I want to be a law abider here in Saudi Arabia. Can you help me by telling the right way or the right place to stay during prayer times especially magreb and asha. I am a christian and working in a retail shop. Do I need to stay inside the shop while the shop is closed or should I go out and sit outside the shop. The police one time took me to the police station while I was sitting outside the shop during magreb. I am bit confused on which is the best way to follow. The police told me to stay in my house during prayers. But the problem is my house is quit far from where I daily work. It will take me around 20 minutes to walk from my house to the shop. Can you please enlightened me with your wisdom regarding this matter. Thank you. Assalam Alaikom.

  • Ruggero said

    We spent 3 fantastic years in KSA. A lot of fun reading stories from newspapers or web sites that are not true or partially distorted to create hype.

    If you want to read about expat life in Saudi and get a better idea of what it's really like, there are many blogs. I run my own at

  • Dinesh said

    I want to work in Saudi Arabia & I'm an indian,
    What is the rule & procedures for Visa

  • Jen said

    Hi. I'm Nigerian and my friend(male) invited me to Saudi Arabia. Please is it safe? Can I walk with him on the streets? Must I wear abaya? I need help really.


  • ALi said

    wow i like Saudi Arabia i am here to doing auction sale of motorbikes is various model in afforded price if anyone is interesting he should contact me for any question or more detail of the bike
    the bike is in great condition clear both outsides and insides connect me via at whats App +1 (819)201-2702

  • fahad said

    As a Saudi I felt offended. it is obvious that who wrote this article didn't visit Saudi Arabia ever. if y'all have any questions I am more than happy to answer them.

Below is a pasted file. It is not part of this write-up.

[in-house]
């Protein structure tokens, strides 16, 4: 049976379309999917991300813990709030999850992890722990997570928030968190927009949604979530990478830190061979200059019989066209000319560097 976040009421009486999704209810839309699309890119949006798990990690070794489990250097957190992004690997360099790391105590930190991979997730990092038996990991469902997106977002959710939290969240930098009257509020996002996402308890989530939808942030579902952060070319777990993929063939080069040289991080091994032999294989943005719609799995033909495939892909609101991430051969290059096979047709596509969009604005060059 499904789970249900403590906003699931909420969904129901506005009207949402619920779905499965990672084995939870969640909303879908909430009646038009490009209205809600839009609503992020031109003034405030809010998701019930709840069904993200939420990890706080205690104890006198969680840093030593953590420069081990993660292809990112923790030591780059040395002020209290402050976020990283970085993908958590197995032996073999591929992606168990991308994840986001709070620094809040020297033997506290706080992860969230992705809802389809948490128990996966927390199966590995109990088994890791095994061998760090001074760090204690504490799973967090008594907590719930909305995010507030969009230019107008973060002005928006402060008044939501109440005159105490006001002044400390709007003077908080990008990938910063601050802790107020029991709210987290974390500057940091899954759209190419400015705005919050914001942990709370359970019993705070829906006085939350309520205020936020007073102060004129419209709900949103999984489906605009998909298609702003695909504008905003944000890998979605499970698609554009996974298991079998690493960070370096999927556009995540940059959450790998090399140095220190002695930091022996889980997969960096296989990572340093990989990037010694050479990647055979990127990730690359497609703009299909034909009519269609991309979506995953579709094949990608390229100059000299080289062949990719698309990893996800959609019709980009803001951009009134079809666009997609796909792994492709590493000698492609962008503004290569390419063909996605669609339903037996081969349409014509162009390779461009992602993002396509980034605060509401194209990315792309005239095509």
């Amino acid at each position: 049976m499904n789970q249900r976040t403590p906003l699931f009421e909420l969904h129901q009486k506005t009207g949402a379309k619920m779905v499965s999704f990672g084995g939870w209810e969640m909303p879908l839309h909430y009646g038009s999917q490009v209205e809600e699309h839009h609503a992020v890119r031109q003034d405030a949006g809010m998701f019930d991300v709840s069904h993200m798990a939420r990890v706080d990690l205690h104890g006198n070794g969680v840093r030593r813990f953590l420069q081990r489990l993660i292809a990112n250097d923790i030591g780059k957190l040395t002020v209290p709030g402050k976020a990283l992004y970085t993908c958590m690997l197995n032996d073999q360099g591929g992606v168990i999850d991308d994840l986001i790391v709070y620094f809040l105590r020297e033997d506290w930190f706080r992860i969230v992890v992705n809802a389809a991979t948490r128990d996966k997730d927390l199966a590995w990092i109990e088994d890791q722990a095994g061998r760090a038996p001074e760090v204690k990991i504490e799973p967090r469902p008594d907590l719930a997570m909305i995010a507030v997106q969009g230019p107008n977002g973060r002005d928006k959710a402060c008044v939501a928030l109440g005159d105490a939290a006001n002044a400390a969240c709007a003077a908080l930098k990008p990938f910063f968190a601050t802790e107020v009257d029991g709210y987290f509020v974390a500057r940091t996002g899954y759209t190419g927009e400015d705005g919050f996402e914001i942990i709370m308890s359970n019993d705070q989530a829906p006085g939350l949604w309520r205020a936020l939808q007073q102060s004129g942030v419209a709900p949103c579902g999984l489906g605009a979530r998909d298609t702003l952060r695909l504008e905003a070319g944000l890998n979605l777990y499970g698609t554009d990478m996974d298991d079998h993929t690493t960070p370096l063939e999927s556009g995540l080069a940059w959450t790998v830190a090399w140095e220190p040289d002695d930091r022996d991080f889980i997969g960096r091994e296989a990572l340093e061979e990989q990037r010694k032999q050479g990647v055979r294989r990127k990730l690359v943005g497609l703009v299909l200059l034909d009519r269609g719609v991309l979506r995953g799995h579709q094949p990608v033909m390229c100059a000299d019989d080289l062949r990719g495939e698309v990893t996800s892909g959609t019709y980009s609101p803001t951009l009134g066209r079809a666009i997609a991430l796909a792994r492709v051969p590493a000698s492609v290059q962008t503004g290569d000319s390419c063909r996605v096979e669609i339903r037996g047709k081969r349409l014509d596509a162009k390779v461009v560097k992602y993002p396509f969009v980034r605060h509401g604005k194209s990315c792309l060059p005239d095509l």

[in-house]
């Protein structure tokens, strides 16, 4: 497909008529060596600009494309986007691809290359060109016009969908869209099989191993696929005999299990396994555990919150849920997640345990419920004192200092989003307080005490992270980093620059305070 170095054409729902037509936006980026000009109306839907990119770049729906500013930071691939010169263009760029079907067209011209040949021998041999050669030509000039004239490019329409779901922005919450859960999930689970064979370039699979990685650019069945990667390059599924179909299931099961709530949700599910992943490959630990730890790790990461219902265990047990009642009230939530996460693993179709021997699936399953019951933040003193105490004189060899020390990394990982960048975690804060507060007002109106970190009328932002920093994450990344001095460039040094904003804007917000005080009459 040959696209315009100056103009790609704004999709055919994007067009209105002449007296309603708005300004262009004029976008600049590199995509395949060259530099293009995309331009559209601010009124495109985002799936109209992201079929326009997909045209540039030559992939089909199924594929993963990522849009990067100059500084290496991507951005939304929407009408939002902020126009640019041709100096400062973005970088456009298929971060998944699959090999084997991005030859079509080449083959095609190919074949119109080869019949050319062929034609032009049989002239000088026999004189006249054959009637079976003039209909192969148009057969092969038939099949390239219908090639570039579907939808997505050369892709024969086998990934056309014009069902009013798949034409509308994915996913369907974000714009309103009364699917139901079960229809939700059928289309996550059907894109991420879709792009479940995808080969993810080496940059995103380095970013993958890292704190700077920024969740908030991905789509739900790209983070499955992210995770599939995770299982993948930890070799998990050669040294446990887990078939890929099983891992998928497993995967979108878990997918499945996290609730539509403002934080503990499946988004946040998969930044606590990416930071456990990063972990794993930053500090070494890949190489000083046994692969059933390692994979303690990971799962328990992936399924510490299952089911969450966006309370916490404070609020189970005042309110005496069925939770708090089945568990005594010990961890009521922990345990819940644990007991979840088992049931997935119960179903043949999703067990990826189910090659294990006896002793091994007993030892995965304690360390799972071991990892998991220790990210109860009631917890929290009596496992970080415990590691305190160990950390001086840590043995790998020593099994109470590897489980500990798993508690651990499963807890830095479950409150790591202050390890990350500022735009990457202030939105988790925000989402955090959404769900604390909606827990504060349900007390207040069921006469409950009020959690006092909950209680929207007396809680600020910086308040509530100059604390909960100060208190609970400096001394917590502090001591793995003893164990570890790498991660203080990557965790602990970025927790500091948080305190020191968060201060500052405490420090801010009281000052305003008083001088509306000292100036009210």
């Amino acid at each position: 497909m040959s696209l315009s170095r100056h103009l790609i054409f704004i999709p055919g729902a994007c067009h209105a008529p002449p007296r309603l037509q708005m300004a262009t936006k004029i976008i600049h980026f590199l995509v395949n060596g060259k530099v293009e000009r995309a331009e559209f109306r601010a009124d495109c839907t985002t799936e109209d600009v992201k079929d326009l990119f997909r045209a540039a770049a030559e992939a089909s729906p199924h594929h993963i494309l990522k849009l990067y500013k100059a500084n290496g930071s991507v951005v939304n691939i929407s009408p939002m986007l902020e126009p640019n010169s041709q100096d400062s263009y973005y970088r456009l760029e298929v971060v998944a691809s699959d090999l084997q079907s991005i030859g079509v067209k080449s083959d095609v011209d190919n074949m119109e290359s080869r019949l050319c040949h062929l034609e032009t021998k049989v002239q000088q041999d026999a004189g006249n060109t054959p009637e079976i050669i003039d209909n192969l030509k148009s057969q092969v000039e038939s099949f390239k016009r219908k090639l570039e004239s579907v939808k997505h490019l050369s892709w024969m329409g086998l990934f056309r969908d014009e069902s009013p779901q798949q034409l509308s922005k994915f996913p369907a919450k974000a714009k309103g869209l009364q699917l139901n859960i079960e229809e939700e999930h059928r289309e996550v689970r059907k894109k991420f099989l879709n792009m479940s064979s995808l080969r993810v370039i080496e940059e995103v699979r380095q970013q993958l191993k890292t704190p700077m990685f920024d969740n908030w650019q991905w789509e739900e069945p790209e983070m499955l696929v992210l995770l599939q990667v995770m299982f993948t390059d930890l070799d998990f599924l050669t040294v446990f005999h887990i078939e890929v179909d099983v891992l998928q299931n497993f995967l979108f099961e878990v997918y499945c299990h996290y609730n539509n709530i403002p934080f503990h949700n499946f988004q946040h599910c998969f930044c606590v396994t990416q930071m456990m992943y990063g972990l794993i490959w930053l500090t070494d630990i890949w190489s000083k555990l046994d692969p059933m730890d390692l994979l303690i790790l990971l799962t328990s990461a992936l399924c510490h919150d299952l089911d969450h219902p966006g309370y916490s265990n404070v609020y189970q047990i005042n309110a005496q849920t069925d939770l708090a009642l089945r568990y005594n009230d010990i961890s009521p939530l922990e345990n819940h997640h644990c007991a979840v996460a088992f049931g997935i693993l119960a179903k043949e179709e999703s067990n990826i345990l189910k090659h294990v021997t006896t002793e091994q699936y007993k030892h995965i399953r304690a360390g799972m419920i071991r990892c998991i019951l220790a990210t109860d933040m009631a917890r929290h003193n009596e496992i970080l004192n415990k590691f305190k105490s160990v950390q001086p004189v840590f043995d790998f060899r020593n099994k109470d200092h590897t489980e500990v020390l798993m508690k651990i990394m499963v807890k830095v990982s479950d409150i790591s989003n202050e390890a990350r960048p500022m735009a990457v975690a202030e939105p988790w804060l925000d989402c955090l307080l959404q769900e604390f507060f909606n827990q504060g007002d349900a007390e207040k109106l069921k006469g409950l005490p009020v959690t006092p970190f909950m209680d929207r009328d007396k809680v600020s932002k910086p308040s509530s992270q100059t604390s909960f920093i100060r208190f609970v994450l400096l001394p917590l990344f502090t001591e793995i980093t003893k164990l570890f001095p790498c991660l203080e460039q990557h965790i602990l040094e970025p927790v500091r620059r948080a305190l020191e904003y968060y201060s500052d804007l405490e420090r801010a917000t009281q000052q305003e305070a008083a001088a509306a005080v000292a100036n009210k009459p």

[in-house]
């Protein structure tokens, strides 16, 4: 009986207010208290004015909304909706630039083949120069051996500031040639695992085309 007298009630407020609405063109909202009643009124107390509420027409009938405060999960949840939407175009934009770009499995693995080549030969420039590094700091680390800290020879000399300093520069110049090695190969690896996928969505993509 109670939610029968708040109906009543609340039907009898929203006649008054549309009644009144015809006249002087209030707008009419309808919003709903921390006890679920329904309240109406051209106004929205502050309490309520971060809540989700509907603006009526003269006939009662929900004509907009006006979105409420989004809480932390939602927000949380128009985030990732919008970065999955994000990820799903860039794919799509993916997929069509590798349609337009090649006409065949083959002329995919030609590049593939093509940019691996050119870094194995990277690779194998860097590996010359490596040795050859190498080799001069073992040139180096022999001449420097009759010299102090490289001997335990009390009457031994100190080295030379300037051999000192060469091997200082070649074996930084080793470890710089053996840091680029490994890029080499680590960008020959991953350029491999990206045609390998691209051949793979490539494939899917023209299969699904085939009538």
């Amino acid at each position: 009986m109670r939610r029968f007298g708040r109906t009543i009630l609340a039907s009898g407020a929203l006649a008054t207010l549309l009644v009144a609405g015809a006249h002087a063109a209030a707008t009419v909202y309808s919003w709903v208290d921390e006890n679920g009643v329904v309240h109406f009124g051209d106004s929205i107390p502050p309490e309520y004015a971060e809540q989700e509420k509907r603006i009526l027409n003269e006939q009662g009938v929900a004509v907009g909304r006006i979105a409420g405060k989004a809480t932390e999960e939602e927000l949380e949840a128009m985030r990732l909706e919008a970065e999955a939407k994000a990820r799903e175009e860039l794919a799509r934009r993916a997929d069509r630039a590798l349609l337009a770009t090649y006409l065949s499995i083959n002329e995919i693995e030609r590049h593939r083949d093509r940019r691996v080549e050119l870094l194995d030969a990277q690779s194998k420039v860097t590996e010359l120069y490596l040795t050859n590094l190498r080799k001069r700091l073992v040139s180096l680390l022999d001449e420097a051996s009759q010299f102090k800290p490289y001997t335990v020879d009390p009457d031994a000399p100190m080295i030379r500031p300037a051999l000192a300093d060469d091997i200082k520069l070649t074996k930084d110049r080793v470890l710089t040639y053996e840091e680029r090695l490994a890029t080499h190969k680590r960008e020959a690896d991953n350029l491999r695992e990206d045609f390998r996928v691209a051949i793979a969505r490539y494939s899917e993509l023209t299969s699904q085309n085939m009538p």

• Azeez said

    How can a Nigeria woman who went to Saudi Arabia to work for just five months get out of there later on when she is done working there.

  • Tariq hafeez said

    KSA is a great country ,I love to be the part of this beautiful cultur, very rich culture, if u love humanity, respect then u should visit great KSA

  • Hugh Fergo said

    I lived in KSA for 2 year and three months, and I was only there that long for the same reason as other foreigners, which was the money.

    I've lived abroad in 3 other countries outside my home country and Saudi was the worst. No entertainment options, malls are boring, you can only go to the desert so many times, and the summer heat is brutal. I would make it a point to leave the country at least once a month for a weekend to unwind in one of the more relaxed surrounding countries.

    Its a shit place to be, and if someone is looking for the arab experience they can easily visit one of the surrounding countries without having to deal the hassles of the restrictive kingdom, and most likely save more money in doing so.

    Unless you're looking watch a public flogging or execution then KSA is your place!

  • Sonia flores said

    Pls help me I need to report this employer from saihat dammam saudi Arabia he had a illegal bussiness he had more Filipina cleaners and they work 12hours a day the name of the employer is hussain ali saleh pls help me anybody that can give me a no. Of a police officer nearby in saihat saudi Arabia

  • Jen said

    Hello I want to travel to Saudi to visit a old friend. I'm a female US citizen and 18 years old. Is it okay for me to go alone to visit a male friend (he is Saudi also 18) Would we be allowed to hang out in public or go out ?